A noteworthy Minoan town was unearthed in the early 20th century, on the site of present-day Tylissos, by the archaeologist Iosif Chatzidakis. It probably came into existence in the Prepalatial years, however it flourished during the Neopalatial period (1650-1450 BC) and the Postpalatial era (1450-1200 BC).
The Minoan centre of Tylissos most likely was dependent onthe palace complex of Knossos, and its purpose was to control the strategic area between Central and Western Crete. It possibly regulated the economic activity in the wealthy area of Malevizi and the extensive region of Psiloritis, the latter being well-known for its livestock farming, and the timber and wool production.
The town covered a fairly large area. Traces of houses of earlier periods can be seen scattered throughout the site. Three villas of this significant Minoan town were uncovered at the north of the present-day village. Their architecture is similar to that of Knossos, and it is even considered more impressive compared to some palatial buildings (of the palace complex of Malia, for instance). The archaeological finds that were brought to light in the area are also considered quite remarkable. Amongst others, three large cauldrons, which are regarded as unique in the whole of Aegean, and a bronze figurine, the largest and stylistically finest of its kind, were unearthed. These finds are indicative of the size and wealth of the town, as well as of the trading relationships it cultivated; they also strongly suggest that ancient Tylissos probably was an important bronze working centre.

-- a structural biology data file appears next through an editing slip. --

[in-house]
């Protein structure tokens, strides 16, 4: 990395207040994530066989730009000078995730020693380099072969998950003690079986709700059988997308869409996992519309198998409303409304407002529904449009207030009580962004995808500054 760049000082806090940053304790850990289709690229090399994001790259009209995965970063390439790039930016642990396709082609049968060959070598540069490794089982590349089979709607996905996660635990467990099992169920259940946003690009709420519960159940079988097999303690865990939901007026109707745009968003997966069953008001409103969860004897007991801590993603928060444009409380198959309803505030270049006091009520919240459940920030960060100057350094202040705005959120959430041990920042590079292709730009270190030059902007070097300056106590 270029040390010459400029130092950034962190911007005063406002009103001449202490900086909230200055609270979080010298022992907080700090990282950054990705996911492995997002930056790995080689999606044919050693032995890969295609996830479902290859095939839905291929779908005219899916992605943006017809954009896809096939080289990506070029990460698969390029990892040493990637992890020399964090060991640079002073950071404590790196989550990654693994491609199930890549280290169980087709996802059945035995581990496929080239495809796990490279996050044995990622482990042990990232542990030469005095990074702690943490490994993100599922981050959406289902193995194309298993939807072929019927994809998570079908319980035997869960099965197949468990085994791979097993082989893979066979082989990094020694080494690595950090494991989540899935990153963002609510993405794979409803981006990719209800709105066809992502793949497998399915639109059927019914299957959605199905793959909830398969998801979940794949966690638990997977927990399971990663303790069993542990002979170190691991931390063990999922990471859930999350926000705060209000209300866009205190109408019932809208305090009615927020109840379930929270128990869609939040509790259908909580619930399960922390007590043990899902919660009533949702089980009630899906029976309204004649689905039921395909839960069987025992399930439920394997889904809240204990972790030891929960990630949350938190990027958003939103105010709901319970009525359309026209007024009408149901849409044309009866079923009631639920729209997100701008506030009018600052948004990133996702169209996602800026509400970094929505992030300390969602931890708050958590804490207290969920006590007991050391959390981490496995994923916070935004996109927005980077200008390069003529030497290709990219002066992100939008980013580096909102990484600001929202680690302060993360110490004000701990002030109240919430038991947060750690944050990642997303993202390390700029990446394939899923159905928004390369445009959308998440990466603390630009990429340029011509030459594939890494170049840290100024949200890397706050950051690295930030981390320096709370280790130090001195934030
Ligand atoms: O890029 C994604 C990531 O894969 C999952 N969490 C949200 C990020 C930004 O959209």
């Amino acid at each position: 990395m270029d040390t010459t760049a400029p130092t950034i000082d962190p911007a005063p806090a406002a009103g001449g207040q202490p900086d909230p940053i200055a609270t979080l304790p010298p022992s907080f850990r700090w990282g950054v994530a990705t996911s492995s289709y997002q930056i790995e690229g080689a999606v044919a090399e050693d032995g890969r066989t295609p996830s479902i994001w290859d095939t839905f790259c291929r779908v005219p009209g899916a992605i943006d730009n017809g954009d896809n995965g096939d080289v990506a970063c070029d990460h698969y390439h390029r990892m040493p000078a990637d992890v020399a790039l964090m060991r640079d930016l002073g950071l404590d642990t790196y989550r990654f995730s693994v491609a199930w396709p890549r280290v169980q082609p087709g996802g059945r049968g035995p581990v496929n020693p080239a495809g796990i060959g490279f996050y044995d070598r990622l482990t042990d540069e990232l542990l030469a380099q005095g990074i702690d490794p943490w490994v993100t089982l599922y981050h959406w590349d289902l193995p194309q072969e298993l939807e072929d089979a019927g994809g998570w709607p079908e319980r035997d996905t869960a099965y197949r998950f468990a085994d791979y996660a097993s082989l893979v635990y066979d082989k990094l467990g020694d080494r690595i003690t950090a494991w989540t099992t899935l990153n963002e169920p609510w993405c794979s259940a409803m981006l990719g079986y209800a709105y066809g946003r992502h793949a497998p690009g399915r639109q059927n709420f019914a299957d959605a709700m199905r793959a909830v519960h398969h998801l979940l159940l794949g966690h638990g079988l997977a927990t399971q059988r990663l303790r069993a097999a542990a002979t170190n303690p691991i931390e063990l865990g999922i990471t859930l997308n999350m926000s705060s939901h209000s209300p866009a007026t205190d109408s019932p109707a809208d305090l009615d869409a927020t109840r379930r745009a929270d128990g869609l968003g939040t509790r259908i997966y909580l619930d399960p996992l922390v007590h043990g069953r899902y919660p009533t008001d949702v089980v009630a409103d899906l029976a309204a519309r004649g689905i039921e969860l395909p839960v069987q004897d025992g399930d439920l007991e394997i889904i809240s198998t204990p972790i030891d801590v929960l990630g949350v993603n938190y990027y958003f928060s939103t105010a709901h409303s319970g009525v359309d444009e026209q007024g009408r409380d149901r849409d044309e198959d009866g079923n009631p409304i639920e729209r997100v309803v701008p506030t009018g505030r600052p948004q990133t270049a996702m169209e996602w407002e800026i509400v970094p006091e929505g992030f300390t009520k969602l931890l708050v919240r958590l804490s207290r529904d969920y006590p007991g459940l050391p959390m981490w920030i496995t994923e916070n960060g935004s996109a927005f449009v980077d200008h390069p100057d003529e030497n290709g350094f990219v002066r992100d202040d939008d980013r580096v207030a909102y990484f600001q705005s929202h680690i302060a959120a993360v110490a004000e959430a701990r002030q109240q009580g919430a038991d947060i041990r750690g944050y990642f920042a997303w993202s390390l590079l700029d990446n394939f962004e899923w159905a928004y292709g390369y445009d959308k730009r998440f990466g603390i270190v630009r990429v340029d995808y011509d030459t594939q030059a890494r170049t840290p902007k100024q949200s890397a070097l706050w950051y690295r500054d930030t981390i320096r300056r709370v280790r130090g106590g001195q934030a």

The city continued to exist in the historical years;it even minted its own coins, on which Hera, Apollo or a hunter with a bow and the head of a wild goat, were represented.
The largest of the three Minoan villas in Tylissos is House A; it was two-storied and had a monumental entrance with two pillars, a room with pier-and-door partitions, paved floors, a room with a pillar, a lustral basin, galleries and storerooms. Clay Linear A tablets and a copper ingot were found in the archive room of House A, among other artefacts.
House Cmost likely also looked quite majestic, while House B was probably used for storage, or it may have housed administrative functions. On the site of House C, a megaron of the Mycenaean type was raised in the Postpalatial period.
A paved courtyard, a street, and a section of an aqueduct with clay pipes, were unearthed west of House C. Remains of buildings at the north and the north-west of House C also include an altar. Relics of other houses are located east of House A.
Postpalatial chamber tombs with painted larnakes (clay coffins), as well as beautiful clay vessels and other artefacts were unearthed around the current village.
Τhe cave of Trapeza, which is located west of Tylissos, was a place of worship during the Minoan years. A peak sanctuary was also discovered on a hill known as Korfi tou Pirgou (= top of the tower).
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